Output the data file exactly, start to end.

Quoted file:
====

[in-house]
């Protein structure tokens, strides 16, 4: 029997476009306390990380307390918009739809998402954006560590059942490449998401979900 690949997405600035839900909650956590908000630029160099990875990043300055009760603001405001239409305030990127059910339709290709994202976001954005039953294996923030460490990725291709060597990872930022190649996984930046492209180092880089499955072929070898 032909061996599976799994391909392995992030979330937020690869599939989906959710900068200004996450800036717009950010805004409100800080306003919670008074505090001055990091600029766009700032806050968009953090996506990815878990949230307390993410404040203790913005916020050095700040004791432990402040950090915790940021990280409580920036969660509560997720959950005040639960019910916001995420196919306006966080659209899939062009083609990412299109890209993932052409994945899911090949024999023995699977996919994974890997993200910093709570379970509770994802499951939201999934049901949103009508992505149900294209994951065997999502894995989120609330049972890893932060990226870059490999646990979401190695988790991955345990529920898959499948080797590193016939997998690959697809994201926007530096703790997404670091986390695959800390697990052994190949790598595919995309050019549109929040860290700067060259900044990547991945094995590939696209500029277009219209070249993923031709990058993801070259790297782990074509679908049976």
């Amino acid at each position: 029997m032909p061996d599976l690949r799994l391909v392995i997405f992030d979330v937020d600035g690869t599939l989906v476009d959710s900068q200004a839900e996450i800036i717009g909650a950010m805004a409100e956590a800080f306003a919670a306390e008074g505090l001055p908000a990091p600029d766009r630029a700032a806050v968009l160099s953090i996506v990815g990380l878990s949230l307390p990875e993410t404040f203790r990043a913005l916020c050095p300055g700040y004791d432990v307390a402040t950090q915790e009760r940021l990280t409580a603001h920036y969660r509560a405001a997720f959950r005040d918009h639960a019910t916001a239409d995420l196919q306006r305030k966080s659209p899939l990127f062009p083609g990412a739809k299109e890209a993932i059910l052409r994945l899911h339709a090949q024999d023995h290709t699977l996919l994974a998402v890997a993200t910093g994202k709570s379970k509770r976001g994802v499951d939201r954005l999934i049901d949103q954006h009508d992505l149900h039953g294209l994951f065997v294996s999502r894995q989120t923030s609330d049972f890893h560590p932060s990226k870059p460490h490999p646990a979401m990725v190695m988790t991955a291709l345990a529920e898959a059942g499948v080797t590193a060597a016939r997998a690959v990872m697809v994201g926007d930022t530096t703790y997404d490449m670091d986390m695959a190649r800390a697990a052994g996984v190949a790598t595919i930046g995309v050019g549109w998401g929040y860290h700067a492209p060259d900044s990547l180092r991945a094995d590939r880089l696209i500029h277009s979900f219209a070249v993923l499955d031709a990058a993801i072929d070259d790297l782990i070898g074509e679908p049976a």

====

[in-house]
């Protein structure tokens, strides 16, 4: 029997476009306390990380307390918009739809998402954006560590059942490449998401979900 690949997405600035839900909650956590908000630029160099990875990043300055009760603001405001239409305030990127059910339709290709994202976001954005039953294996923030460490990725291709060597990872930022190649996984930046492209180092880089499955072929070898 032909061996599976799994391909392995992030979330937020690869599939989906959710900068200004996450800036717009950010805004409100800080306003919670008074505090001055990091600029766009700032806050968009953090996506990815878990949230307390993410404040203790913005916020050095700040004791432990402040950090915790940021990280409580920036969660509560997720959950005040639960019910916001995420196919306006966080659209899939062009083609990412299109890209993932052409994945899911090949024999023995699977996919994974890997993200910093709570379970509770994802499951939201999934049901949103009508992505149900294209994951065997999502894995989120609330049972890893932060990226870059490999646990979401190695988790991955345990529920898959499948080797590193016939997998690959697809994201926007530096703790997404670091986390695959800390697990052994190949790598595919995309050019549109929040860290700067060259900044990547991945094995590939696209500029277009219209070249993923031709990058993801070259790297782990074509679908049976």
């Amino acid at each position: 029997m032909p061996d599976l690949r799994l391909v392995i997405f992030d979330v937020d600035g690869t599939l989906v476009d959710s900068q200004a839900e996450i800036i717009g909650a950010m805004a409100e956590a800080f306003a919670a306390e008074g505090l001055p908000a990091p600029d766009r630029a700032a806050v968009l160099s953090i996506v990815g990380l878990s949230l307390p990875e993410t404040f203790r990043a913005l916020c050095p300055g700040y004791d432990v307390a402040t950090q915790e009760r940021l990280t409580a603001h920036y969660r509560a405001a997720f959950r005040d918009h639960a019910t916001a239409d995420l196919q306006r305030k966080s659209p899939l990127f062009p083609g990412a739809k299109e890209a993932i059910l052409r994945l899911h339709a090949q024999d023995h290709t699977l996919l994974a998402v890997a993200t910093g994202k709570s379970k509770r976001g994802v499951d939201r954005l999934i049901d949103q954006h009508d992505l149900h039953g294209l994951f065997v294996s999502r894995q989120t923030s609330d049972f890893h560590p932060s990226k870059p460490h490999p646990a979401m990725v190695m988790t991955a291709l345990a529920e898959a059942g499948v080797t590193a060597a016939r997998a690959v990872m697809v994201g926007d930022t530096t703790y997404d490449m670091d986390m695959a190649r800390a697990a052994g996984v190949a790598t595919i930046g995309v050019g549109w998401g929040y860290h700067a492209p060259d900044s990547l180092r991945a094995d590939r880089l696209i500029h277009s979900f219209a070249v993923l499955d031709a990058a993801i072929d070259d790297l782990i070898g074509e679908p049976a």